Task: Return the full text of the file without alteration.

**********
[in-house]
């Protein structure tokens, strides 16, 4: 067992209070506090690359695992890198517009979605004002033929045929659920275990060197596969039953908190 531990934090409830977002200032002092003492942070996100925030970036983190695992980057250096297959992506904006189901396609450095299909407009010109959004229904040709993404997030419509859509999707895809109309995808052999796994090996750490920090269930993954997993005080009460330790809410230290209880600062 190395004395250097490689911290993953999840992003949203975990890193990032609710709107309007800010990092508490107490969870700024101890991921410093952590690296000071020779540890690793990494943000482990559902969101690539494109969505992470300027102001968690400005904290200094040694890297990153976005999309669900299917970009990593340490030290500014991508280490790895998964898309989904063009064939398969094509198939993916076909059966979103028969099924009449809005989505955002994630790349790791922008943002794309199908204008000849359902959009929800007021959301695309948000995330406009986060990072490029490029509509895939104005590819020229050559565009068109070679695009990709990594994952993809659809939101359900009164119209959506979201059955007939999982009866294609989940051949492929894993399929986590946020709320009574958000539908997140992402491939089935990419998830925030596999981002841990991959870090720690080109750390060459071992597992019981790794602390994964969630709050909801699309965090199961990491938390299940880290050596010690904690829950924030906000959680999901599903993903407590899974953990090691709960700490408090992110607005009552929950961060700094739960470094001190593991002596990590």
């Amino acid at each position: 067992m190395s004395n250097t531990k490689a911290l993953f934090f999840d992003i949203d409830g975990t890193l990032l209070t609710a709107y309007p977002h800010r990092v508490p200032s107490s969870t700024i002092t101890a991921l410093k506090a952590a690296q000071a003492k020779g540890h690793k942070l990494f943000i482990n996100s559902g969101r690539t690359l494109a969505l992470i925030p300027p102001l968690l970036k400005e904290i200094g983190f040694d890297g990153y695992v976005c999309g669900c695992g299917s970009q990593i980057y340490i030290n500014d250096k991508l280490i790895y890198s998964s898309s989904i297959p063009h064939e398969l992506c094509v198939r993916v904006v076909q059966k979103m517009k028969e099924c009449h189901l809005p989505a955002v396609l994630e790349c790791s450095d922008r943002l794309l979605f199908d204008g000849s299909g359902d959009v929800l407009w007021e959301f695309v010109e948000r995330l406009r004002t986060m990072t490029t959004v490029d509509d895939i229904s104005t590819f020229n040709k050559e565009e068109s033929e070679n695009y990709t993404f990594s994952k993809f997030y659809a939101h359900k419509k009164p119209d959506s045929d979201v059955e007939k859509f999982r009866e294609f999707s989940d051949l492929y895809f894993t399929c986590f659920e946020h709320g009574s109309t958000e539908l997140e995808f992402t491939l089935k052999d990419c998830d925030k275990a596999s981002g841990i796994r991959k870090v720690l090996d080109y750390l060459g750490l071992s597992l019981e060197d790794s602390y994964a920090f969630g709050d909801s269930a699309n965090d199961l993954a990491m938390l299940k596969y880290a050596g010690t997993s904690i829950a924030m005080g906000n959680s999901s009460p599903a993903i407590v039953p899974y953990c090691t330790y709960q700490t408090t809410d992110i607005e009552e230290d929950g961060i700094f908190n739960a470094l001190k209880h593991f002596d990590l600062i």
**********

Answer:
[in-house]
């Protein structure tokens, strides 16, 4: 067992209070506090690359695992890198517009979605004002033929045929659920275990060197596969039953908190 531990934090409830977002200032002092003492942070996100925030970036983190695992980057250096297959992506904006189901396609450095299909407009010109959004229904040709993404997030419509859509999707895809109309995808052999796994090996750490920090269930993954997993005080009460330790809410230290209880600062 190395004395250097490689911290993953999840992003949203975990890193990032609710709107309007800010990092508490107490969870700024101890991921410093952590690296000071020779540890690793990494943000482990559902969101690539494109969505992470300027102001968690400005904290200094040694890297990153976005999309669900299917970009990593340490030290500014991508280490790895998964898309989904063009064939398969094509198939993916076909059966979103028969099924009449809005989505955002994630790349790791922008943002794309199908204008000849359902959009929800007021959301695309948000995330406009986060990072490029490029509509895939104005590819020229050559565009068109070679695009990709990594994952993809659809939101359900009164119209959506979201059955007939999982009866294609989940051949492929894993399929986590946020709320009574958000539908997140992402491939089935990419998830925030596999981002841990991959870090720690080109750390060459071992597992019981790794602390994964969630709050909801699309965090199961990491938390299940880290050596010690904690829950924030906000959680999901599903993903407590899974953990090691709960700490408090992110607005009552929950961060700094739960470094001190593991002596990590």
């Amino acid at each position: 067992m190395s004395n250097t531990k490689a911290l993953f934090f999840d992003i949203d409830g975990t890193l990032l209070t609710a709107y309007p977002h800010r990092v508490p200032s107490s969870t700024i002092t101890a991921l410093k506090a952590a690296q000071a003492k020779g540890h690793k942070l990494f943000i482990n996100s559902g969101r690539t690359l494109a969505l992470i925030p300027p102001l968690l970036k400005e904290i200094g983190f040694d890297g990153y695992v976005c999309g669900c695992g299917s970009q990593i980057y340490i030290n500014d250096k991508l280490i790895y890198s998964s898309s989904i297959p063009h064939e398969l992506c094509v198939r993916v904006v076909q059966k979103m517009k028969e099924c009449h189901l809005p989505a955002v396609l994630e790349c790791s450095d922008r943002l794309l979605f199908d204008g000849s299909g359902d959009v929800l407009w007021e959301f695309v010109e948000r995330l406009r004002t986060m990072t490029t959004v490029d509509d895939i229904s104005t590819f020229n040709k050559e565009e068109s033929e070679n695009y990709t993404f990594s994952k993809f997030y659809a939101h359900k419509k009164p119209d959506s045929d979201v059955e007939k859509f999982r009866e294609f999707s989940d051949l492929y895809f894993t399929c986590f659920e946020h709320g009574s109309t958000e539908l997140e995808f992402t491939l089935k052999d990419c998830d925030k275990a596999s981002g841990i796994r991959k870090v720690l090996d080109y750390l060459g750490l071992s597992l019981e060197d790794s602390y994964a920090f969630g709050d909801s269930a699309n965090d199961l993954a990491m938390l299940k596969y880290a050596g010690t997993s904690i829950a924030m005080g906000n959680s999901s009460p599903a993903i407590v039953p899974y953990c090691t330790y709960q700490t408090t809410d992110i607005e009552e230290d929950g961060i700094f908190n739960a470094l001190k209880h593991f002596d990590l600062i």